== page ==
When I returned to the wall the next winter, I had a different experience. I tried a few different harder routes over a couple days and was utterly shut down. So damn steep, so many drilled pockets. It was not encouraging or motivating. In general, two of my least favorite forms of climbing are roofs, and heavily manufactured routes. While it would be unfair to claim the Clear Light Cave at Mt Potosi is nothing but said forms of climbing, at the very least it exhibits a lot of this. With a bruised ego and trembling biceps I swore off Potosi in search of greener grasses.
Engulfed with a myriad of other surrounding radical limestone areas, I would stay busy and overly stoked for the next five winters. Why I was eventually called back to Mt Potosi, I am not entirely sure, but reflecting on the last month there I am so freakin grateful.
So, why? Why go back to a zone that in many ways I detested? I shit talked Potosi over beers too many times to count. It felt so gratifying to hate this drilled up place that had kicked my ass. It's undeniable that Potosi is heavily manufactured, a detail that made the area famous at the turn of the century and was a central point of argument surrounding the topic. So why did I venture back and furthermore what about this place did I enjoy?
For the last several years, I've either been training my ass off or trying climbs at my limit. While that did produce, unquestionably, the best performances of my life, it also eventually lead to a string of failure - which is inevitable. A difficult year turned into a cold and foggy winter in Spain. I happily returned to my home of Vegas in February, a crew was stoked on Potosi.. sure, why not? Bathed in Nevada sun, I got my ass kicked - trying a style that is classically so hard and foreign to me. After some beat down sessions I gradually came around with a couple harder routes and was encourage to forge on. Then some weeks later I did the first repeat of Francois LeGrand's 'Bachelor Party' 14d and third ascent of 'Annihilator' 14c and 'Atlantis' 14b among many others. These routes may be egregiously drilled but are also an interesting piece of American climbing history and sandbagged like most everything from the 90's. Hard or easy, I climbed a new route almost every day - and it was so refreshing. It felt so damn good to just play, to learn a new style, to enjoy the company of good people, joke around, and to get my ass kicked but also have some success. So much fun. Something like an outdoor gym, but nestled in the quiet of the desert, without a highway or subdivision in sight. I never imagined that Potosi would help me remember why I love climbing so much but I guess it's impossible to predict from where the lessons will come.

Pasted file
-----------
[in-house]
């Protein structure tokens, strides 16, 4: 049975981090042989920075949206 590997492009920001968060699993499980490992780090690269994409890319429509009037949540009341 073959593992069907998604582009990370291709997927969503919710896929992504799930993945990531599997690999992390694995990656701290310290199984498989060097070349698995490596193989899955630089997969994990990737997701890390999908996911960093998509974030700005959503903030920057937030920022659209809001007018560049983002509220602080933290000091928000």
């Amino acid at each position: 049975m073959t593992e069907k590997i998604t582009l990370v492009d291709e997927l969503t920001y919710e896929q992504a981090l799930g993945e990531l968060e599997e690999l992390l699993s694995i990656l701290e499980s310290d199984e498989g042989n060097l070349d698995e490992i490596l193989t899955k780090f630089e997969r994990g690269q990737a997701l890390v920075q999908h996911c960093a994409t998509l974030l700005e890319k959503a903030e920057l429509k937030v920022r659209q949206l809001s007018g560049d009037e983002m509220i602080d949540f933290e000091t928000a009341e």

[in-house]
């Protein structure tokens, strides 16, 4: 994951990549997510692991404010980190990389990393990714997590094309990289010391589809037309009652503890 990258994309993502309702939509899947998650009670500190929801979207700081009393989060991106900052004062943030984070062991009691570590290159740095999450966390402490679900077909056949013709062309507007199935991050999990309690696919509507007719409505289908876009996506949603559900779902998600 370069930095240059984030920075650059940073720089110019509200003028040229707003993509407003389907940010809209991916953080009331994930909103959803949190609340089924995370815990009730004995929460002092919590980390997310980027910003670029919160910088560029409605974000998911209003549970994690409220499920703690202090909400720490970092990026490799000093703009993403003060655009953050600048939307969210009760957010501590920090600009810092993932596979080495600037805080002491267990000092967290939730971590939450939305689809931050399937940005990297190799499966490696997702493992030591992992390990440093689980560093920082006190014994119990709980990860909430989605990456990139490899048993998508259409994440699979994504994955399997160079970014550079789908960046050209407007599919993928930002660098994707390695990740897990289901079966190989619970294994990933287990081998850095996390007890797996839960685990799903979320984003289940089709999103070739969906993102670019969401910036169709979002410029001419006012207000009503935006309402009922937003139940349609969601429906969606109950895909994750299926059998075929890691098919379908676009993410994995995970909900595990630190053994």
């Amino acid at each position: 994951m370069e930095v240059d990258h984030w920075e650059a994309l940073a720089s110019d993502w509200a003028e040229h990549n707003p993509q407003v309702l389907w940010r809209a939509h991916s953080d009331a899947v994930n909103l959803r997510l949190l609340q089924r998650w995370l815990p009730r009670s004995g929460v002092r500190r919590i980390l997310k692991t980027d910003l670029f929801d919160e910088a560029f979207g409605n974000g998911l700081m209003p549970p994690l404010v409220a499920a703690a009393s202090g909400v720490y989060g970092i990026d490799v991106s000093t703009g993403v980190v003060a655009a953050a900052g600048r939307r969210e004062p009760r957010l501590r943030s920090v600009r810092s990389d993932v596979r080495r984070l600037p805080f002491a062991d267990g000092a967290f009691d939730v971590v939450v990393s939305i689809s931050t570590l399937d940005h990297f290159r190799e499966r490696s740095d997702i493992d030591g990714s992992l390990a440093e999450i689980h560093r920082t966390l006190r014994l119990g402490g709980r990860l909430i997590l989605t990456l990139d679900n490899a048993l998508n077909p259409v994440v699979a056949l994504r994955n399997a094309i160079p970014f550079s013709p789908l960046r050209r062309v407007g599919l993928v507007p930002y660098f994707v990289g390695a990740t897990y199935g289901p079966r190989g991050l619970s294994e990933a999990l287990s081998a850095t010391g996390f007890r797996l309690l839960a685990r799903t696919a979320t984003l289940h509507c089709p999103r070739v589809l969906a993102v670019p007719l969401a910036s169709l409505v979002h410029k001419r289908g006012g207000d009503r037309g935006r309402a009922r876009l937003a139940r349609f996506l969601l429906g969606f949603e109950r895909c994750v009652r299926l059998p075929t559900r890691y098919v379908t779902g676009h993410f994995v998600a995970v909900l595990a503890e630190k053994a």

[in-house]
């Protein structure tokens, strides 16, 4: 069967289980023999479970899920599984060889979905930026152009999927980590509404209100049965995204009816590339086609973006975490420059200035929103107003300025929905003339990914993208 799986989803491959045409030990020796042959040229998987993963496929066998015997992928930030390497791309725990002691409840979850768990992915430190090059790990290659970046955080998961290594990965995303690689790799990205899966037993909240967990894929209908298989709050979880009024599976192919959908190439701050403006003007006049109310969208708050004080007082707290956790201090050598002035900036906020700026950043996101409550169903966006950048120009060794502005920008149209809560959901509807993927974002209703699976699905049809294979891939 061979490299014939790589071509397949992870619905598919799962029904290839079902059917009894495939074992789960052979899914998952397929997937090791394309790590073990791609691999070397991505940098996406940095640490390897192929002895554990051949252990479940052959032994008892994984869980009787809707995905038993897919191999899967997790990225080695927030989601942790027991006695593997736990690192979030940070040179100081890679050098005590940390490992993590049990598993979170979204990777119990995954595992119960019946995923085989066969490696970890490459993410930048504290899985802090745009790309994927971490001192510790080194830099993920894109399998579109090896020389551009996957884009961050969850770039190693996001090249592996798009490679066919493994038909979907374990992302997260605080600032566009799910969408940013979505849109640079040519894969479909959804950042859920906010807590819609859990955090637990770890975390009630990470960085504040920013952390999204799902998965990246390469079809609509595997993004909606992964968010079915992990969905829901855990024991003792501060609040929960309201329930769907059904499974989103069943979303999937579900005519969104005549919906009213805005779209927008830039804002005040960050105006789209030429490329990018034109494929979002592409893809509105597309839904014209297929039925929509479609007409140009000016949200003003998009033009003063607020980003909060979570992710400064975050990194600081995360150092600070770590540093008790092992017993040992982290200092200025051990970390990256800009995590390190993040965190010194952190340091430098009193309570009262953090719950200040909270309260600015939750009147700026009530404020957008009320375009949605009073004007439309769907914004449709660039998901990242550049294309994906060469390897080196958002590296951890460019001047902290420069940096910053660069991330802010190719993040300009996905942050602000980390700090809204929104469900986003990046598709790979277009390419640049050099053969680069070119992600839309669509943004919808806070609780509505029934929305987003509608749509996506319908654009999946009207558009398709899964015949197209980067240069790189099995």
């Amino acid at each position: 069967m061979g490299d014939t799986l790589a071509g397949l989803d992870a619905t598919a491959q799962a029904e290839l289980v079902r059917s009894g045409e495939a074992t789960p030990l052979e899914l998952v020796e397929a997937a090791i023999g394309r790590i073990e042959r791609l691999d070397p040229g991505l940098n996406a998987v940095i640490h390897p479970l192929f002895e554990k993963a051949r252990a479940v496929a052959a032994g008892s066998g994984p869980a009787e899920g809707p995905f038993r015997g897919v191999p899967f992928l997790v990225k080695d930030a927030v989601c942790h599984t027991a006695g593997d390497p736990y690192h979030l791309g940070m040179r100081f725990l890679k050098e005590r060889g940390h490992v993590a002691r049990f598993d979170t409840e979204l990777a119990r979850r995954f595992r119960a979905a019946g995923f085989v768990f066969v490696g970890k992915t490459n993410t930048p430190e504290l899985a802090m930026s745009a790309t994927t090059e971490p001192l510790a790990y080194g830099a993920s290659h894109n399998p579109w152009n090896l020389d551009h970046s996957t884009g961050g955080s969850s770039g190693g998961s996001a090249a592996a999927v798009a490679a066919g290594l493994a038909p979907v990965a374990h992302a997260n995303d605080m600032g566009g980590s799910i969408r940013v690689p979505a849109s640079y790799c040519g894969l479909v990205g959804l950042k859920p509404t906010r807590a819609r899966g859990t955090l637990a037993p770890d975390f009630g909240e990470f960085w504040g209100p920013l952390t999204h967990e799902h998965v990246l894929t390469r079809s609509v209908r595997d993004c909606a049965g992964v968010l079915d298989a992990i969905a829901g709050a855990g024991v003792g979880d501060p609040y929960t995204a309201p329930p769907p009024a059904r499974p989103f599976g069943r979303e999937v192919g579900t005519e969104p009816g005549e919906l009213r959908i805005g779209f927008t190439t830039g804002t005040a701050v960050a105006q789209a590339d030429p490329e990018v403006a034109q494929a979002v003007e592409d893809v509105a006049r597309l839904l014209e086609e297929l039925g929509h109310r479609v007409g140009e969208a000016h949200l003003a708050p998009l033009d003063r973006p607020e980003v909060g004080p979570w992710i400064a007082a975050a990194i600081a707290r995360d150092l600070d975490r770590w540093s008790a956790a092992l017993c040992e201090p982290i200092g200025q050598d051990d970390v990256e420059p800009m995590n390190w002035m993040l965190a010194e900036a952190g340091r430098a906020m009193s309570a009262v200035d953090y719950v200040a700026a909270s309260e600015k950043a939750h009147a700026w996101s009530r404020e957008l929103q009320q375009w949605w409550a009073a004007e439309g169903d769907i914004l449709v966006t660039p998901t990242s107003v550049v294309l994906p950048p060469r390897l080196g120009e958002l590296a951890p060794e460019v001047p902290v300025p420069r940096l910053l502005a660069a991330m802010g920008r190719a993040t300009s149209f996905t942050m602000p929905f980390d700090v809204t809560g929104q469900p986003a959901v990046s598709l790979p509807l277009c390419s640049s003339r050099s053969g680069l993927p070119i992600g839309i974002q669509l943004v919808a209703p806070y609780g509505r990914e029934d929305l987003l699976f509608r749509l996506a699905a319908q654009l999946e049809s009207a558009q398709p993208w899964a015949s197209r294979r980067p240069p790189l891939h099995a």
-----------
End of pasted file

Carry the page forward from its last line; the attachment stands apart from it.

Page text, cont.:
Yesterday was my last day at Potosi for this year (dare I say, ever?), as I turn my attention towards my return to Catalunya in just under ten days. It would be a far stretch to call Potosi one of my favorite areas but I'm not gonna lie I will definitely miss my time up there. Best of luck to Vian and Alex and Andy to finish up their projects this season! Just say no to knee-bars!
Lastly - Joe Segretti is putting together a little edit of some of these classics and epic punting from the chains and Zeke dog, so keep your eyes peeled for a vid !